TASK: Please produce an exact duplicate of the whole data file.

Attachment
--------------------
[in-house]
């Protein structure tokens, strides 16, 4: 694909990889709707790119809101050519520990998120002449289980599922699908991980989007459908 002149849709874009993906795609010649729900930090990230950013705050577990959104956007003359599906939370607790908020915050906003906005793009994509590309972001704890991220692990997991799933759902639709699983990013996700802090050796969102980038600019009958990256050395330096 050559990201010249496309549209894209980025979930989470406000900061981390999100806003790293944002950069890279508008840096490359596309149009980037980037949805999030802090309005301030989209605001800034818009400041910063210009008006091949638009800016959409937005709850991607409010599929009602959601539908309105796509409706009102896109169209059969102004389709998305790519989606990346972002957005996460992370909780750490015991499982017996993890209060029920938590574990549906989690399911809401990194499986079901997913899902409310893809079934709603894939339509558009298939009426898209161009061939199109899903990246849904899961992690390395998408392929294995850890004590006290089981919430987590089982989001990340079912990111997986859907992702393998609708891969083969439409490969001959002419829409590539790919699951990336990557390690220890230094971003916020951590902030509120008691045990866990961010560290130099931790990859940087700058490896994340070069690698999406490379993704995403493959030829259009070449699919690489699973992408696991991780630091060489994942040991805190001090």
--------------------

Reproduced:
[in-house]
């Protein structure tokens, strides 16, 4: 694909990889709707790119809101050519520990998120002449289980599922699908991980989007459908 002149849709874009993906795609010649729900930090990230950013705050577990959104956007003359599906939370607790908020915050906003906005793009994509590309972001704890991220692990997991799933759902639709699983990013996700802090050796969102980038600019009958990256050395330096 050559990201010249496309549209894209980025979930989470406000900061981390999100806003790293944002950069890279508008840096490359596309149009980037980037949805999030802090309005301030989209605001800034818009400041910063210009008006091949638009800016959409937005709850991607409010599929009602959601539908309105796509409706009102896109169209059969102004389709998305790519989606990346972002957005996460992370909780750490015991499982017996993890209060029920938590574990549906989690399911809401990194499986079901997913899902409310893809079934709603894939339509558009298939009426898209161009061939199109899903990246849904899961992690390395998408392929294995850890004590006290089981919430987590089982989001990340079912990111997986859907992702393998609708891969083969439409490969001959002419829409590539790919699951990336990557390690220890230094971003916020951590902030509120008691045990866990961010560290130099931790990859940087700058490896994340070069690698999406490379993704995403493959030829259009070449699919690489699973992408696991991780630091060489994942040991805190001090």